On a certain level the argument that “anyone can point out problems, but only people who think well and creative can present possible solutions” is certainly valid. However, a case can be made that the discovering of problems is itself a creative endeavor. To meet the challenges of the 21st century, we need artistic imagination to co-create the planet’s best approaches and most influential solutions (Adler, 2010) to a wide variety of complex and ill-defined problems. If change across the global landscape continue to be complex, unprecedented in its pace, and even chaotic the only types of problems will be those categorized as ill-defined. Thus problem identification; an organization wide and systematic pursuit of scanning and interpreting the internal and external environment will be critical for organizational survival. What is needed is creative problem identification.
While there are many descriptions and models of creative problem solving I do not recall any such models for creative problem identification. A futures orientation may come close, though, I do not want to confuse the tools of the futurist; scenario planning, environment scanning and so forth with creative problem solving. Instead, I am leaning toward a paradigm that would integrate certain leadership models with a creative component. This integration would seek to ensure that the concept of problem identification were added to the decision making process of all complex problem areas and that ample time was spent on problem construction and not just on problem identification and implementation. This approach seems appropriate as it has been shown that when participants spent more time formulating a constructing a problem, the solutions generated were of higher quality and originality (Redmond, Mumford & Teach, 1993). Moreover, the more ways in which a problem is visualized and assessed increases its potential for quality and use.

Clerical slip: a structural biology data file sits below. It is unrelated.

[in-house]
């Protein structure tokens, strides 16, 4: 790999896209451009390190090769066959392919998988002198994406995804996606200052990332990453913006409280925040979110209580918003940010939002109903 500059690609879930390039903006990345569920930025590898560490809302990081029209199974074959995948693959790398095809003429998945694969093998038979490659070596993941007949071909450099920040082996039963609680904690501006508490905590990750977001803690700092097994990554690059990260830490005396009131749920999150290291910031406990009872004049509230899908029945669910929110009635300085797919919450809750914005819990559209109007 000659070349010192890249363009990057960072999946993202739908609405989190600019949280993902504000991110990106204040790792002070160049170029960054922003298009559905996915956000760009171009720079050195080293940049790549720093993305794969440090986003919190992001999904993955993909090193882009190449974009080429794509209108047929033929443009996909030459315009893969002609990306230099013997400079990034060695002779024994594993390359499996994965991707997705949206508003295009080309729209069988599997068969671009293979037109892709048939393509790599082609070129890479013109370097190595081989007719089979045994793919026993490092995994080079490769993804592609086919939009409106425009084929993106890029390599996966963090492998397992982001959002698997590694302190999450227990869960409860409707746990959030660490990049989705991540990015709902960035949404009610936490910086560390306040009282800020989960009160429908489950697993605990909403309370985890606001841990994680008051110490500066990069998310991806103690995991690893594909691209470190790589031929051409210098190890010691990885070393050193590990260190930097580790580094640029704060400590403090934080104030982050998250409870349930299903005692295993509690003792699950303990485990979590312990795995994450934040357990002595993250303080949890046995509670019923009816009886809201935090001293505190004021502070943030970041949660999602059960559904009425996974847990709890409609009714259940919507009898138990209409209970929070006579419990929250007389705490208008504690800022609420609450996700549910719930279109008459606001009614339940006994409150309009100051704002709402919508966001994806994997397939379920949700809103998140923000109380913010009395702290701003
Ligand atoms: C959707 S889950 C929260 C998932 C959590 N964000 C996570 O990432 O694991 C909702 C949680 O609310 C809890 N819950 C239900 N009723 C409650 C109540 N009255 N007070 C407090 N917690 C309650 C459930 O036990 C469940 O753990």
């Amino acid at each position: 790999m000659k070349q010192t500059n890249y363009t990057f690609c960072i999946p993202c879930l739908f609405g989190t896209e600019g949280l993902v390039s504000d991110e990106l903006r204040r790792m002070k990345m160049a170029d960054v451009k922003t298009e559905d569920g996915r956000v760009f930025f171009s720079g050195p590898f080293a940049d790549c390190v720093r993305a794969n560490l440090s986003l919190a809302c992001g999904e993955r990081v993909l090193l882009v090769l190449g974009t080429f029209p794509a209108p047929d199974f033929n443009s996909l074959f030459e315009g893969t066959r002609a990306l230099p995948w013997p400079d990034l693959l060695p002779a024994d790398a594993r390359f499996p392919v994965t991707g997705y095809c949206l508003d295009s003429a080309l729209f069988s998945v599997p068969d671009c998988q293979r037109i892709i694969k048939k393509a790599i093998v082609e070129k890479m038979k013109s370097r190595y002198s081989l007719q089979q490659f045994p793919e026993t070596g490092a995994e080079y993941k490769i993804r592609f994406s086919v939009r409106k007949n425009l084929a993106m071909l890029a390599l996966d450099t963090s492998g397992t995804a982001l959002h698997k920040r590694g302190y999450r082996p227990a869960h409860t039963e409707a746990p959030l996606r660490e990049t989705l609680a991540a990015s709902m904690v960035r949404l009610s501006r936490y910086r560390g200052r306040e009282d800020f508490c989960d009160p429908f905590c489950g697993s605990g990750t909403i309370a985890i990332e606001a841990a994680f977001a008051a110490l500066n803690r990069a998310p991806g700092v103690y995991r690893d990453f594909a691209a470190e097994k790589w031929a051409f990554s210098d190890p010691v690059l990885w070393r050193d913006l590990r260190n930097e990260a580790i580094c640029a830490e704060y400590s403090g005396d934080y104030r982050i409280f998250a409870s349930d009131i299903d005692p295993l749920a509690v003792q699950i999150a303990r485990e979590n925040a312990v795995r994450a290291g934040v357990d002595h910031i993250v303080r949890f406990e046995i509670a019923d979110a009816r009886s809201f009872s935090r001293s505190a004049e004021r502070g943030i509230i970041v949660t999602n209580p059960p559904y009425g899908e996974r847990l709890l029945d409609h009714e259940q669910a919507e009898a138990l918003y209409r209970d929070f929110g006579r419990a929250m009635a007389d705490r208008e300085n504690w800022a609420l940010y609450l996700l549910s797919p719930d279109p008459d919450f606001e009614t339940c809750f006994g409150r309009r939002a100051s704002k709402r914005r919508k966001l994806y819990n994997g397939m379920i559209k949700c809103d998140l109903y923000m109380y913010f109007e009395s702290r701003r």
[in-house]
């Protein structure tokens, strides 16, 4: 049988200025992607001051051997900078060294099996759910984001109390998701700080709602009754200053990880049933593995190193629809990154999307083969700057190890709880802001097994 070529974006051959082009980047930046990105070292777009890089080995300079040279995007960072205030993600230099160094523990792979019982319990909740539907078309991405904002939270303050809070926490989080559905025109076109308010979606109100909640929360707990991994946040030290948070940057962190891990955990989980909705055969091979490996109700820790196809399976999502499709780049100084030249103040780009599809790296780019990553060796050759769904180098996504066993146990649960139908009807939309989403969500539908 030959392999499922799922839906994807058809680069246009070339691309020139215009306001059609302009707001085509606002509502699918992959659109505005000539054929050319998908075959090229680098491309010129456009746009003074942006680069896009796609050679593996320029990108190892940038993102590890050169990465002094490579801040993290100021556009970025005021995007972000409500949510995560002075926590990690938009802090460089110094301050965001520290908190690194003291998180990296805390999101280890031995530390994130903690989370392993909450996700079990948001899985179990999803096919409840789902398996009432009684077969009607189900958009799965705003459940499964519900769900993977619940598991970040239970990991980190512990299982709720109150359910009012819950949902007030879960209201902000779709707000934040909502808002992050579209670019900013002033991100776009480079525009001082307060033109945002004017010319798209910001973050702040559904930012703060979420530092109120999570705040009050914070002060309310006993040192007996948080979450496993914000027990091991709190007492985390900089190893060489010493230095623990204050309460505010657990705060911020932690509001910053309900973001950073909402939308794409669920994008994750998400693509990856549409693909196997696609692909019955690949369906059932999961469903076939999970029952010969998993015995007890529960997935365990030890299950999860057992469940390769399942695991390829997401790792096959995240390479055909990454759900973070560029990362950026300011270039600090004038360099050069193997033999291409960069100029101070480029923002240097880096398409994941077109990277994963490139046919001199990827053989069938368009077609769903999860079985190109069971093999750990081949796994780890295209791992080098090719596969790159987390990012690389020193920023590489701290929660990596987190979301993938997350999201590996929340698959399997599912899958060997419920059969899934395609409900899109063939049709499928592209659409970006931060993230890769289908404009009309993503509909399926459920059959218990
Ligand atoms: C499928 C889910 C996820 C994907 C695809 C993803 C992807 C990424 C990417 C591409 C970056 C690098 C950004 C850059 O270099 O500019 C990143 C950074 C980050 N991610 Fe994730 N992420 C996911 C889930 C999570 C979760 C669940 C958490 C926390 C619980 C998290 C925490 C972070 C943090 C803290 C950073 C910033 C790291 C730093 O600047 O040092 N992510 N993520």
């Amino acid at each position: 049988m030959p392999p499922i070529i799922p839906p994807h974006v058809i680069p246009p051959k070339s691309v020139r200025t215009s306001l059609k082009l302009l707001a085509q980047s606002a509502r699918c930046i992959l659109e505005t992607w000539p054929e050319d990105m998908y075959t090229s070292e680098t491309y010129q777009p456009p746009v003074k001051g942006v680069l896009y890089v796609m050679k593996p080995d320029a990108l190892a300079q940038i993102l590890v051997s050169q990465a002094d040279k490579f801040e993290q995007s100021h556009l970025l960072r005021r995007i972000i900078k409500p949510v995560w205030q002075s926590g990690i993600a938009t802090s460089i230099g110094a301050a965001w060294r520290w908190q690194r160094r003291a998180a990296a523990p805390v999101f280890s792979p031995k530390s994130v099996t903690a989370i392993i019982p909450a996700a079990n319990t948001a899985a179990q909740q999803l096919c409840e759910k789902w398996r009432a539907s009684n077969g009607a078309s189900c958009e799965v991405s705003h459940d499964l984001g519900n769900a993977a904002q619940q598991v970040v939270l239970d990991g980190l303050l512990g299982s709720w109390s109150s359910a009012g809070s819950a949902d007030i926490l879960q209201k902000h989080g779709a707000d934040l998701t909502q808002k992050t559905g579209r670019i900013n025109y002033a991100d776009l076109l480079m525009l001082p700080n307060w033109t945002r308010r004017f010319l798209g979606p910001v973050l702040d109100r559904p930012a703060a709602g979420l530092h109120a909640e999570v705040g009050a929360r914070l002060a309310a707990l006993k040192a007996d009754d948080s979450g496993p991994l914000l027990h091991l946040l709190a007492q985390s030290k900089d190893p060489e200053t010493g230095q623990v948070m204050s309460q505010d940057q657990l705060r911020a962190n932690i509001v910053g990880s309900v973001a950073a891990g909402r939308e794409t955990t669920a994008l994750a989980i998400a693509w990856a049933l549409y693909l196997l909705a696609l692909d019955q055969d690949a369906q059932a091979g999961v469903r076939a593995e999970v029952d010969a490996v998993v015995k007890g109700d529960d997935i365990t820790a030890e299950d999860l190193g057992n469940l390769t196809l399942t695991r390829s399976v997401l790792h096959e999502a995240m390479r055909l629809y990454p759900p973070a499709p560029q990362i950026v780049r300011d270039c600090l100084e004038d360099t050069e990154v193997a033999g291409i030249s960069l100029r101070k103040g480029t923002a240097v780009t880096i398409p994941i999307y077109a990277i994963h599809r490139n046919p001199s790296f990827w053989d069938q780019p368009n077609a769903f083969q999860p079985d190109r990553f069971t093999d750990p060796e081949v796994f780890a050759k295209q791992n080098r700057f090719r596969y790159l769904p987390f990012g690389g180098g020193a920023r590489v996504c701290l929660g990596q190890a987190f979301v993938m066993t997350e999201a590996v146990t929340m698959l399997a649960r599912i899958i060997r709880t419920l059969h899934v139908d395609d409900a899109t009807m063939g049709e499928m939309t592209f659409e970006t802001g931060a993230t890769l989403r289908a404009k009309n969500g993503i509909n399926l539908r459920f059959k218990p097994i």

Adler, N. J. (2010). Going beyond the dehydrated language of management: leadership insight. Journal of Business Strategy, 31(4), 90-99.
Redmond, M. R., Mumford, M. D., & Teach, R. (1993). Putting creativity to work: Effects of leader behavior on subordinate creativity. Organizational behavior and human decision processes, 55(1), 120-151.